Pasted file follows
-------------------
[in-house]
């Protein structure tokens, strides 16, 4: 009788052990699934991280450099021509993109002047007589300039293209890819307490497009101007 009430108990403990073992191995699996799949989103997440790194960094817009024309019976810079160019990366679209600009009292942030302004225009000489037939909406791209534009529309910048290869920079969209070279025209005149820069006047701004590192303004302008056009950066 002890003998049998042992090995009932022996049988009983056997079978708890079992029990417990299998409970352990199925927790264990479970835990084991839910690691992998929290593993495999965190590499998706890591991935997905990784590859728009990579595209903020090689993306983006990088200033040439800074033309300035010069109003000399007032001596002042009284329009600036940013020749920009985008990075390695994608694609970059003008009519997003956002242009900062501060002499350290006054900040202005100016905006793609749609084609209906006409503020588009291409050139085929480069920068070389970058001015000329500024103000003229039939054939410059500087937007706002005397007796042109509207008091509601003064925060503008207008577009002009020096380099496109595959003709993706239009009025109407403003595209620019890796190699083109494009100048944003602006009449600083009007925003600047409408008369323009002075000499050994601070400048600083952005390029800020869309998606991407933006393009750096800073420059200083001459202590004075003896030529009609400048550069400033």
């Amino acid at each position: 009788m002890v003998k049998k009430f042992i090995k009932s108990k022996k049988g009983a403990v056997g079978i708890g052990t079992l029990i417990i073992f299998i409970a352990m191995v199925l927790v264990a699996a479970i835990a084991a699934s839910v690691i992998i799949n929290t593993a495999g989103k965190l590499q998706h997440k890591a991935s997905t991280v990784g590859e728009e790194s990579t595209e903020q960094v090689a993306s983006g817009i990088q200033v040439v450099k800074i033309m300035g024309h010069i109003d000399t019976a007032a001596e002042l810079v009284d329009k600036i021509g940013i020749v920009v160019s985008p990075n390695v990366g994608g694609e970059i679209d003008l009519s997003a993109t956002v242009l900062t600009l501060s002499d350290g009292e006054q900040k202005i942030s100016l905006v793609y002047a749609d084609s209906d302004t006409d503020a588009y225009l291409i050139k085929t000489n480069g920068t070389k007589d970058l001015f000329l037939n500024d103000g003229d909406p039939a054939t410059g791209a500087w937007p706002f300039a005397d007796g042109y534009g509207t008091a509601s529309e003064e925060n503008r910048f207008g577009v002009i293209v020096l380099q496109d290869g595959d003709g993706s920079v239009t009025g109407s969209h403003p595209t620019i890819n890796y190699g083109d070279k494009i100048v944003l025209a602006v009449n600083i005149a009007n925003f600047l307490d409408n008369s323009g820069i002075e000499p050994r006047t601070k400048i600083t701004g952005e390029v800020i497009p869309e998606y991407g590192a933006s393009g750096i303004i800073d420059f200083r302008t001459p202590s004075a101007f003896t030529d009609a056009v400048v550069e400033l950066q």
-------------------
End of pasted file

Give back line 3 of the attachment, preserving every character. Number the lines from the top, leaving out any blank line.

């Amino acid at each position: 009788m002890v003998k049998k009430f042992i090995k009932s108990k022996k049988g009983a403990v056997g079978i708890g052990t079992l029990i417990i073992f299998i409970a352990m191995v199925l927790v264990a699996a479970i835990a084991a699934s839910v690691i992998i799949n929290t593993a495999g989103k965190l590499q998706h997440k890591a991935s997905t991280v990784g590859e728009e790194s990579t595209e903020q960094v090689a993306s983006g817009i990088q200033v040439v450099k800074i033309m300035g024309h010069i109003d000399t019976a007032a001596e002042l810079v009284d329009k600036i021509g940013i020749v920009v160019s985008p990075n390695v990366g994608g694609e970059i679209d003008l009519s997003a993109t956002v242009l900062t600009l501060s002499d350290g009292e006054q900040k202005i942030s100016l905006v793609y002047a749609d084609s209906d302004t006409d503020a588009y225009l291409i050139k085929t000489n480069g920068t070389k007589d970058l001015f000329l037939n500024d103000g003229d909406p039939a054939t410059g791209a500087w937007p706002f300039a005397d007796g042109y534009g509207t008091a509601s529309e003064e925060n503008r910048f207008g577009v002009i293209v020096l380099q496109d290869g595959d003709g993706s920079v239009t009025g109407s969209h403003p595209t620019i890819n890796y190699g083109d070279k494009i100048v944003l025209a602006v009449n600083i005149a009007n925003f600047l307490d409408n008369s323009g820069i002075e000499p050994r006047t601070k400048i600083t701004g952005e390029v800020i497009p869309e998606y991407g590192a933006s393009g750096i303004i800073d420059f200083r302008t001459p202590s004075a101007f003896t030529d009609a056009v400048v550069e400033l950066q």